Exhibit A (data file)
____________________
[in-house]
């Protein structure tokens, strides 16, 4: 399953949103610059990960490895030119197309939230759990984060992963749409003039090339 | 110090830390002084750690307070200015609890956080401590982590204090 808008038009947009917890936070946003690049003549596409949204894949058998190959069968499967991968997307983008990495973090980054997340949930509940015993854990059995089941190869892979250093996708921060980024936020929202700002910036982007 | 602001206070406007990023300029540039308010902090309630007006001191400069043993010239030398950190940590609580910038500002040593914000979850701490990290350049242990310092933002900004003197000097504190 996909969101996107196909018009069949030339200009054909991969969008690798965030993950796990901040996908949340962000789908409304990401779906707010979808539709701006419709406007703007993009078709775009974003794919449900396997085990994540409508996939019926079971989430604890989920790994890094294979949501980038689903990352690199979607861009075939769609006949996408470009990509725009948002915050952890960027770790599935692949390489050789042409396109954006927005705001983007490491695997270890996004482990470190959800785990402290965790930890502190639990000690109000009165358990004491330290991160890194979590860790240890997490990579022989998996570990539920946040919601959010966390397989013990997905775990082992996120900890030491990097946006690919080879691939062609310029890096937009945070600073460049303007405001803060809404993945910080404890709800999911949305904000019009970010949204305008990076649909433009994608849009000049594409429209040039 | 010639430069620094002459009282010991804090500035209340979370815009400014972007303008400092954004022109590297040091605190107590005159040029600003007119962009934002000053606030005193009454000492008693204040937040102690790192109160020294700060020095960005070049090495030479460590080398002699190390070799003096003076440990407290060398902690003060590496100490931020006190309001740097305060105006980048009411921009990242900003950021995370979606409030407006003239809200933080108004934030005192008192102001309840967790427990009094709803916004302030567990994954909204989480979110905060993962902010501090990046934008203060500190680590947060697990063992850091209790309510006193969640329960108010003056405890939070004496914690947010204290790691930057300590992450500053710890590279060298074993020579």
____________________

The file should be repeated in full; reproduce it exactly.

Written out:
[in-house]
């Protein structure tokens, strides 16, 4: 399953949103610059990960490895030119197309939230759990984060992963749409003039090339 | 110090830390002084750690307070200015609890956080401590982590204090 808008038009947009917890936070946003690049003549596409949204894949058998190959069968499967991968997307983008990495973090980054997340949930509940015993854990059995089941190869892979250093996708921060980024936020929202700002910036982007 | 602001206070406007990023300029540039308010902090309630007006001191400069043993010239030398950190940590609580910038500002040593914000979850701490990290350049242990310092933002900004003197000097504190 996909969101996107196909018009069949030339200009054909991969969008690798965030993950796990901040996908949340962000789908409304990401779906707010979808539709701006419709406007703007993009078709775009974003794919449900396997085990994540409508996939019926079971989430604890989920790994890094294979949501980038689903990352690199979607861009075939769609006949996408470009990509725009948002915050952890960027770790599935692949390489050789042409396109954006927005705001983007490491695997270890996004482990470190959800785990402290965790930890502190639990000690109000009165358990004491330290991160890194979590860790240890997490990579022989998996570990539920946040919601959010966390397989013990997905775990082992996120900890030491990097946006690919080879691939062609310029890096937009945070600073460049303007405001803060809404993945910080404890709800999911949305904000019009970010949204305008990076649909433009994608849009000049594409429209040039 | 010639430069620094002459009282010991804090500035209340979370815009400014972007303008400092954004022109590297040091605190107590005159040029600003007119962009934002000053606030005193009454000492008693204040937040102690790192109160020294700060020095960005070049090495030479460590080398002699190390070799003096003076440990407290060398902690003060590496100490931020006190309001740097305060105006980048009411921009990242900003950021995370979606409030407006003239809200933080108004934030005192008192102001309840967790427990009094709803916004302030567990994954909204989480979110905060993962902010501090990046934008203060500190680590947060697990063992850091209790309510006193969640329960108010003056405890939070004496914690947010204290790691930057300590992450500053710890590279060298074993020579």